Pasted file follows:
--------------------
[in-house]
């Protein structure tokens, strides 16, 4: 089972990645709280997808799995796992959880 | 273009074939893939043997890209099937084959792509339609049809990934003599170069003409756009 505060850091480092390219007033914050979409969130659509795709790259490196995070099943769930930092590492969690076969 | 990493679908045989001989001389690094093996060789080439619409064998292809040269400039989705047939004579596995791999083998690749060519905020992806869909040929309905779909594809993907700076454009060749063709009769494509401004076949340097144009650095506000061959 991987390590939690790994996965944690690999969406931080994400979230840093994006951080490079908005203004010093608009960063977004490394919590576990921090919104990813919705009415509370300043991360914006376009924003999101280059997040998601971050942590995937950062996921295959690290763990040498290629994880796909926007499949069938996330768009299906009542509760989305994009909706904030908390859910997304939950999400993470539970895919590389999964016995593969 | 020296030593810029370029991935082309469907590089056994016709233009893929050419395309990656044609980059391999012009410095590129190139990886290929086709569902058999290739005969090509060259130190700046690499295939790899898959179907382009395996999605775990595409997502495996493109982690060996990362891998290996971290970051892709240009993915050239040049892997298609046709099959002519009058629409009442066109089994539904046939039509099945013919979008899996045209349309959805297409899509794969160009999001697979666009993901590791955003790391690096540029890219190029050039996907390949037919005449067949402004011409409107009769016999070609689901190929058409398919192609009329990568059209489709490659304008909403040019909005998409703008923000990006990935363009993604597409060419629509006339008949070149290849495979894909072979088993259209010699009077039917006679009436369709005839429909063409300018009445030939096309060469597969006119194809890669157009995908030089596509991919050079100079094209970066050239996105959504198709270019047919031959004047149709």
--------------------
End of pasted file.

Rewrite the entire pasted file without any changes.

[in-house]
């Protein structure tokens, strides 16, 4: 089972990645709280997808799995796992959880 | 273009074939893939043997890209099937084959792509339609049809990934003599170069003409756009 505060850091480092390219007033914050979409969130659509795709790259490196995070099943769930930092590492969690076969 | 990493679908045989001989001389690094093996060789080439619409064998292809040269400039989705047939004579596995791999083998690749060519905020992806869909040929309905779909594809993907700076454009060749063709009769494509401004076949340097144009650095506000061959 991987390590939690790994996965944690690999969406931080994400979230840093994006951080490079908005203004010093608009960063977004490394919590576990921090919104990813919705009415509370300043991360914006376009924003999101280059997040998601971050942590995937950062996921295959690290763990040498290629994880796909926007499949069938996330768009299906009542509760989305994009909706904030908390859910997304939950999400993470539970895919590389999964016995593969 | 020296030593810029370029991935082309469907590089056994016709233009893929050419395309990656044609980059391999012009410095590129190139990886290929086709569902058999290739005969090509060259130190700046690499295939790899898959179907382009395996999605775990595409997502495996493109982690060996990362891998290996971290970051892709240009993915050239040049892997298609046709099959002519009058629409009442066109089994539904046939039509099945013919979008899996045209349309959805297409899509794969160009999001697979666009993901590791955003790391690096540029890219190029050039996907390949037919005449067949402004011409409107009769016999070609689901190929058409398919192609009329990568059209489709490659304008909403040019909005998409703008923000990006990935363009993604597409060419629509006339008949070149290849495979894909072979088993259209010699009077039917006679009436369709005839429909063409300018009445030939096309060469597969006119194809890669157009995908030089596509991919050079100079094209970066050239996105959504198709270019047919031959004047149709």